Coffee Log, Year 2, Day 221

Hi.

Coffee:  Maxwell House Master Blend, Office Coffee

There were two kids in my office who couldn’t help climbing over each other. Their dad tried to stop them but they kept going. They laughed at fart jokes and hid small plastic fishes below the desk. Every so often, one would run out the door and into the halls, blowing fog on my glass office walls, and waiting for their sibling to make faces. Dad was calm through all of it and out of his element. Brilliant laughs, private education, no consequences, I wondered who these kids will be.

It was the last day before my coworker’s retirement. She’s been working part time for 35 years. She told us not to make much of it, that she didn’t want to cry, but we couldn’t help bringing balloons and flowers and different potluck dishes. Our office manager bought an ice-cream cake. It tasted like the kind you find at every five-year-old’s birthday party, which at first seemed kind of silly for a retirement, but then seemed kind of perfect.

It’s hard to see where you’re headed. In retrospect, though, the answers approach you as obvious. They’re the nameless but familiar faces in the supermarket, a ‘Ted’ or ‘Marge’ or ‘what’s-her-name,’ coming up and tapping you on the shoulder, saying how nice it is to see you, unsettling like a flat glass of soda, knowing something more about you than you know of yourself. 35 years from now, will that brother and sister who were falling all over each other look back to my office and see the hidden fishes? And if they do, will they realize all the spots inside themselves that were born in nooks and crannies of a banker’s desk, or running wild in the halls while their half-absent father called?

Nothing wrong with hoping we’ll all make it to a happy retirement.

Currently Reading: Queen, Suzanne Crain Miller

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He knew now that it was his own will to happiness which must make the next move. But if he was to do so, he realized that he must come to terms with time, that to have time was at once the most magnificent and the most dangerous of experiments.

Albert Camus, A Happy Death

Coffee Log, Year 2, Day 201

Hi.

Coffee:  Maxwell House Master Blend, Office Coffee

I could be watching a crowded stage full of important people debating; instead, I’m sitting by the window listening to a couple kids playing outside.

Tonight, I tried to be peaceful. I went to the store. It was crowded, unusually so for a Thursday at 7pm. I picked out dressing for a salad and thought about buying eggs. I didn’t buy the eggs. On the way out, I walked by the beer aisle where they had a promotion pouring taps. Half-priced pints, tipsy Thursdays. There was a bustle around the bar. There was also one table with two chairs. It was halfway into the dairy aisle. A couple had the table. She was sipping quietly, he was on his phone.

At home, I dressed my salad and added half a can black beans. It’s good to eat cold, crunchy food sometimes. I thought about a rainforest. Less about the fires than about those nature shows we used to watch as kids.

At work, we all got together in the lobby, me and my coworkers. A slow day, so we had time. They were worried about Trump. The election was on everyone’s lips. They made some points and I agreed with them, mostly. But I couldn’t help draining out of the room and into the summer sunshine outside, the tops of elm trees, yesterday’s cut grass. I felt bad for being distracted. I was trying to be peaceful.

The conversation got heated. Three women who voted for a woman who should have won by the numbers, but didn’t. The burnt bones in their throats brought me back down. Oh – peace isn’t on offer to all of us, I realized.

Currently Reading: Queen, Suzanne Crain Miller

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Damn real live people, getting in the way of peaceful ideals.

John Scalzi, Old Man’s War

Coffee Log, Year 2, Day 193

Hi.

Coffee:  Maxwell House Master Blend, Office Coffee

There was a patch of trees between an old motel, the fire-hose plant, and the house I grew up in. Eventually, they demolished the motel and the plant became a plumbers operation. The trees were cut and burned. It’s a car park, now, city trucks.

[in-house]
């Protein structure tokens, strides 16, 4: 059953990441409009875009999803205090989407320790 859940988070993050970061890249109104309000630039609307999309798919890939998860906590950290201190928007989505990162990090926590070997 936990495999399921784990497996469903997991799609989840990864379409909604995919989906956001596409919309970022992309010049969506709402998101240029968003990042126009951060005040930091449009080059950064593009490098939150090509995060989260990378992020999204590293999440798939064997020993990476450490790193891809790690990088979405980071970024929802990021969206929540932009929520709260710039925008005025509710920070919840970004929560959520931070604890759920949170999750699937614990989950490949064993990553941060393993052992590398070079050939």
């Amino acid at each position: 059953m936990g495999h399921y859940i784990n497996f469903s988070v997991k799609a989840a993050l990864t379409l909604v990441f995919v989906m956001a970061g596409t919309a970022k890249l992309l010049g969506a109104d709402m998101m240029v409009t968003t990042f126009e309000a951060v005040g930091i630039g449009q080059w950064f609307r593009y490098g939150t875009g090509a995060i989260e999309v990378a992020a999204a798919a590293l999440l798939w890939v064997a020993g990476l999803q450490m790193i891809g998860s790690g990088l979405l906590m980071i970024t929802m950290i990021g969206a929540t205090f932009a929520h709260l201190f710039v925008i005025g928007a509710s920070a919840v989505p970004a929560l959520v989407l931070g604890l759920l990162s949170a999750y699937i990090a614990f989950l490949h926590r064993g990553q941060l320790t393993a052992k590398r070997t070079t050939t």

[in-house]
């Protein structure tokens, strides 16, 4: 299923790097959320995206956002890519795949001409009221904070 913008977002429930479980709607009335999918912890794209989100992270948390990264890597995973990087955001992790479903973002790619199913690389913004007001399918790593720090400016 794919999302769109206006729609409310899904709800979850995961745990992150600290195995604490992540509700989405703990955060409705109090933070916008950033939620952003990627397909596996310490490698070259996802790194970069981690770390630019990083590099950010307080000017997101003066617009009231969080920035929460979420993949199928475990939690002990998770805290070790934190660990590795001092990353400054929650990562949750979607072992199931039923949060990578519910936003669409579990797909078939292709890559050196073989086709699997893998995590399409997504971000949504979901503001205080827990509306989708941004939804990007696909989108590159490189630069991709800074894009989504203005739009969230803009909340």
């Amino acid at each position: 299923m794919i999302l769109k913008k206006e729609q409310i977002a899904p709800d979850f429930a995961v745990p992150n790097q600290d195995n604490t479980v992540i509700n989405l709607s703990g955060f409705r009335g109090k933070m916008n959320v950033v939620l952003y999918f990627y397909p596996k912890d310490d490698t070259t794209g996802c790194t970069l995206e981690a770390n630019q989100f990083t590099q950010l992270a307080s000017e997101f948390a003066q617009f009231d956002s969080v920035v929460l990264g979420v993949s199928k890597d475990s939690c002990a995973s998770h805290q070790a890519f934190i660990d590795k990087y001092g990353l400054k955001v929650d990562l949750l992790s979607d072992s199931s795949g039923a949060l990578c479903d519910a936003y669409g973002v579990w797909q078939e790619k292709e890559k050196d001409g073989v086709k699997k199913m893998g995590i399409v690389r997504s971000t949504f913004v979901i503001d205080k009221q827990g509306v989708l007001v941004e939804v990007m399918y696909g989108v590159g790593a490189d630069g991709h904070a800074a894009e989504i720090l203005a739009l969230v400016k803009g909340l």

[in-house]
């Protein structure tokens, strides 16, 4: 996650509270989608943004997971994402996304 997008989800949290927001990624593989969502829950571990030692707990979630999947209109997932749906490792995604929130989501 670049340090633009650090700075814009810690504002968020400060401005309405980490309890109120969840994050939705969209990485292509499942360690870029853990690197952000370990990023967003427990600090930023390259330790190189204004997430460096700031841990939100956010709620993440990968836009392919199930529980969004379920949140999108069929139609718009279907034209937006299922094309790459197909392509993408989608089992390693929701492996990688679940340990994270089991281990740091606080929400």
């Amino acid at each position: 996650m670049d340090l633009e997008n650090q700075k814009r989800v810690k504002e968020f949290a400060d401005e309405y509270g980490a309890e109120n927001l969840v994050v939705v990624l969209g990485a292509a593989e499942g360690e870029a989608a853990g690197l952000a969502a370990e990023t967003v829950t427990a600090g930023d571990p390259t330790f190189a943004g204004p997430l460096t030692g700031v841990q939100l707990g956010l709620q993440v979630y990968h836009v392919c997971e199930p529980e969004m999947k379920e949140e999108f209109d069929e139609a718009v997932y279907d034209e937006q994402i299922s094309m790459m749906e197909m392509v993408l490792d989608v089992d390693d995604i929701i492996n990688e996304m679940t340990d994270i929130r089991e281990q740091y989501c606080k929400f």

I remember two things about those woods: sledding through the trees in seldom NC snow and being watched by The Beast that lived there.

The house on the corner was lived in by a few kids and their grandparents. Off and on, their parents would be there, too. I can’t remember their names or faces, only that we played together. One day, the kids went away. They started showing up only sporadically, the way you catch the moon coming in and out of clouds. My parents told me something had happened. I saw dark looks on the kids’ faces. They had a tree fort we played in. The walls were painted blue. Later, I learned one of their parents had killed themselves.

The Beast was faceless. It had brown fur, dark and hard to get your eyes on like sesame oil. It stayed hidden in the day but stalked our neighborhood at night. Any stray cat that died was taken by it. It’s nose could smell you through brick walls, especially when you were sleeping. In the mornings, sickly white mushrooms grew in its footprints.

The Beast had two rules: 1) Never look directly at it; if you broke this rule, the punishment was that it would take three steps closer, a direct line to wherever you were; and 2) Leave an offering every New Moon, something significant, like a clean sock, or fresh mulberries, or a bit of your dog’s fur. Without the offering, The Beast would have free choice over what it took from you.

Eventually, the kids stopped coming altogether. I don’t know where they ended up. The grandparents lived on for a long time but we never talked to them. Finally, they moved too, or maybe passed over; death and departure are indistinguishable when you’re young.

The woods kept on while new residents moved in, and the old blue treehouse stood for a long time. As I got older, I stopped looking in the forest so much at midnight. I stopped catching eyes with The Beast. I was leaving little messes everywhere as a teenager, beautifully important things I cast off and couldn’t claim back, and I’m sure it took a few of them for offerings. But eventually it was gone. I can’t pick out the exact time, but somewhere between then and now The Beast had left us for good.

No-one remembers what happened in those woods. And maybe that’s just as well.

Currently Reading: Queen, Suzanne Crain Miller

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Fancy thinking the Beast was something you could hunt and kill! You knew, didn’t you? I’m part of you? Close, close, close! I’m the reason why it’s no go? Why things are what they are?